6 Fabulous Tips to Growing Rosemary Indoors
Are you having a hard time growing Rosemary outside?
Do you love to add fresh Rosemary to your roasts?
Welcome to our series, Herb Monday. Every Monday, we are sharing tips and tricks to growing herbs in your home. So far, we have explored mint, parsley, basil, and today we are going to look at Rosemary.
Rosemary is a great herb to grow indoors. It is perfect for indoors because it does not appreciate a cold winter day. Unless you live in zones 8 or warmer, growing rosemary indoors is really the best choice. If you are wondering what zone you live in, stop by our article, How to Understand Gardening Zones. You can identify rosemary by its thin leaves. Unlike most herbs, the leaves are more like pine needles.
Your Fabulous Rosemary Tips
- It is best to start your rosemary garden from a small already established plant. However, if you are not interested in paying for a plant, you can start from a cutting. Make sure your cutting is 2-3 inches long. Trim away about an inch of the leaves on the bottom of the stem.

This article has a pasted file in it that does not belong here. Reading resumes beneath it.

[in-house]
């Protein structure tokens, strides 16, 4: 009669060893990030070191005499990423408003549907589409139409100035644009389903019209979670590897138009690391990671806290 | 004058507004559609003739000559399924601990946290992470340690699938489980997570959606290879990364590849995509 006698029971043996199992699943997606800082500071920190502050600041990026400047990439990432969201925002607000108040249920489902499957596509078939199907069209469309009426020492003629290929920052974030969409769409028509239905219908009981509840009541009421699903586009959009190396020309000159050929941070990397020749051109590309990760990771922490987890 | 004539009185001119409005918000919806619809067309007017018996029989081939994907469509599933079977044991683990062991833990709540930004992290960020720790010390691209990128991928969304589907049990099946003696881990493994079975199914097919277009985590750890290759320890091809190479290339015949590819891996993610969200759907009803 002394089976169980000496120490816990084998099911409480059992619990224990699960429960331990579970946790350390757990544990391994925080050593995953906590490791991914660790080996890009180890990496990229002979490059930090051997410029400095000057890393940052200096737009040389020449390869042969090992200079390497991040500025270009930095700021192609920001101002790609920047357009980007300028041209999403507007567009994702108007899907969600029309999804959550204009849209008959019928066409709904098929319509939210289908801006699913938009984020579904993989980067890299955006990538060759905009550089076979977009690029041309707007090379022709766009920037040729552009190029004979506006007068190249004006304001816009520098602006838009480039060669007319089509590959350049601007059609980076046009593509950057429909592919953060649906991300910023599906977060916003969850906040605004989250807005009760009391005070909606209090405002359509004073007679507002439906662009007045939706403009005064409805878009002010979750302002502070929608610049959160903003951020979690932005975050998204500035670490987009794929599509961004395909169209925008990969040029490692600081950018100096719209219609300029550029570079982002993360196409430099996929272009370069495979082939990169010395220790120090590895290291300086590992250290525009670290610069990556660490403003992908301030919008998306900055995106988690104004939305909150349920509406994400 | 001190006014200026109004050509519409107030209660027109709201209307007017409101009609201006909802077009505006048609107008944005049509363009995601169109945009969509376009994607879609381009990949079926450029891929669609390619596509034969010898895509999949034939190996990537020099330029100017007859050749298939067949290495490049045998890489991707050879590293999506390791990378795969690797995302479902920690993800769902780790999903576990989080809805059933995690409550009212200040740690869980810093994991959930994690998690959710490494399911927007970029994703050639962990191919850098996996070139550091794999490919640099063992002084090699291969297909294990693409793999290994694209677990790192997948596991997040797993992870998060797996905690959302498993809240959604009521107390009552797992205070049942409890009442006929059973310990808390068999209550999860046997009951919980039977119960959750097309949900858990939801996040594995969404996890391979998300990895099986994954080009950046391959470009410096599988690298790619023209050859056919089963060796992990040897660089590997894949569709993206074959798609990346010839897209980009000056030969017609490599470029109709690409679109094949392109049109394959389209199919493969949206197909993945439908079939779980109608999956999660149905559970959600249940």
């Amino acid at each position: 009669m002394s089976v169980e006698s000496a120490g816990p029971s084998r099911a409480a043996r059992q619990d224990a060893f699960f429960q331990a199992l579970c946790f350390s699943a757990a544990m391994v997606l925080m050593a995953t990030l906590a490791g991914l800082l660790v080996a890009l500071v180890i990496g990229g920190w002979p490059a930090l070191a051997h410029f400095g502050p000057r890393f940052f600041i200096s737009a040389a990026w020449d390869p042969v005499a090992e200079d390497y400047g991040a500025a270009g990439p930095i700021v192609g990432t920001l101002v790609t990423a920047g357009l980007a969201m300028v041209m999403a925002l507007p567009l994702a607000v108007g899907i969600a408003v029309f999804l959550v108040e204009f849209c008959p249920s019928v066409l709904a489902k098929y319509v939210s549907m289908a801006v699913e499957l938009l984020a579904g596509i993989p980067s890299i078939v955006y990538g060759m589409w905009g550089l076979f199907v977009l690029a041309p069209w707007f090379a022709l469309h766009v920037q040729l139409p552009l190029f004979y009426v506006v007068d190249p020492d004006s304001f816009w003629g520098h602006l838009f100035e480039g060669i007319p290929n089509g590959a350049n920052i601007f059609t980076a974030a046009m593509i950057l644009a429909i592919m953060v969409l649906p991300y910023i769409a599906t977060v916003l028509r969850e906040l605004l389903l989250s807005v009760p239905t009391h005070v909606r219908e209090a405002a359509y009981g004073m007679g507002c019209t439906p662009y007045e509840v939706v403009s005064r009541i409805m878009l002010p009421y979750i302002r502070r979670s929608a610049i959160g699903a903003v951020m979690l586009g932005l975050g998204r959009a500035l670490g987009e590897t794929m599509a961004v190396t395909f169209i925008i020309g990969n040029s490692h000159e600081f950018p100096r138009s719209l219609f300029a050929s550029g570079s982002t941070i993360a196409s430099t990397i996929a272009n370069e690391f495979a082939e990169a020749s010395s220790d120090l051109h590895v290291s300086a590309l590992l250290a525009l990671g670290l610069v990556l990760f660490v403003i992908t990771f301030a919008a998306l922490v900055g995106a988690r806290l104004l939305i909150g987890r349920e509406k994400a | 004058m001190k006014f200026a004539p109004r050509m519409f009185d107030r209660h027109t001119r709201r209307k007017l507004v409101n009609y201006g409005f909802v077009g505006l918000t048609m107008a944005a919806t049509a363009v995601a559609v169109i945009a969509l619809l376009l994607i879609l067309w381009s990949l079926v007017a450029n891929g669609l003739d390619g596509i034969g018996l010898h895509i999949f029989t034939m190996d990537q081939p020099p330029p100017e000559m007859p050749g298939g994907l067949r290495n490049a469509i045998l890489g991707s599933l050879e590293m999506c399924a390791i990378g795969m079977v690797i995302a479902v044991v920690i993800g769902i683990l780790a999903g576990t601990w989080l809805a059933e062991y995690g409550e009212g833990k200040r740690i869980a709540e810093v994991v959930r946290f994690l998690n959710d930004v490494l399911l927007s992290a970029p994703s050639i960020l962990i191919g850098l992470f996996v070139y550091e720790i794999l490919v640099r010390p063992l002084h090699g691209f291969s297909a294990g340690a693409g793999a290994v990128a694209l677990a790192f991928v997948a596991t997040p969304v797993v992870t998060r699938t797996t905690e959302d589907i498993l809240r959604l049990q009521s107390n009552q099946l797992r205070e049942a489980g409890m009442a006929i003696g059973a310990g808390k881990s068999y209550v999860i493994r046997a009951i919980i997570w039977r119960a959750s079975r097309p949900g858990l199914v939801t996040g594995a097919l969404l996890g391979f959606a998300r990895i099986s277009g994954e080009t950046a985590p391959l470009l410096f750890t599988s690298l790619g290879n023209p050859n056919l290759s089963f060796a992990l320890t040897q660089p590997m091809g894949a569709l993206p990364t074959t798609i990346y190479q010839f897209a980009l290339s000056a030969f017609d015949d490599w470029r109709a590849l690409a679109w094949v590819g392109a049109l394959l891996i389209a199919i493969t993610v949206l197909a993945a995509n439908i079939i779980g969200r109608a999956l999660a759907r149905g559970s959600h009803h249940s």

- Rosemary is often killed by overwatering or under watering. According to Gardening Know How:
“Make sure that the drainage on the container with the rosemary is excellent. Only water the soil when the top of the soil is dry to the touch. But, that being said, never let the soil dry out completely.”
- If you would like your plant to produce more leaves and branches, Backyard Gardener suggests that you pinch off the tips of each branch.
- When rosemary is left to itself, it can grow several feet in height. Remember to prune and harvest often. With frequent snipping, you will have no problem keeping the plant to about 1-2 inches.
- To harvest rosemary for that tasty burger, simply snip off the sprig of the plant. Any snips that are larger than 6 inches may taste woody, so it is best to keep them shorter unless you like the woody taste.
- To store rosemary, you can actually freeze the springs whole or you can dry them. I think that frozen rosemary tastes better as it seems to hold the taste in.
What is your favorite herb to grow? Well, next Monday we are going to be sharing about one of my favorites. I will give you one clue to what that herb is:
Because this herb does not too well with humidity, compost tea can help this herb keep away fungus that grows when its environment is to humid or wet.
Can you guess what this herb is?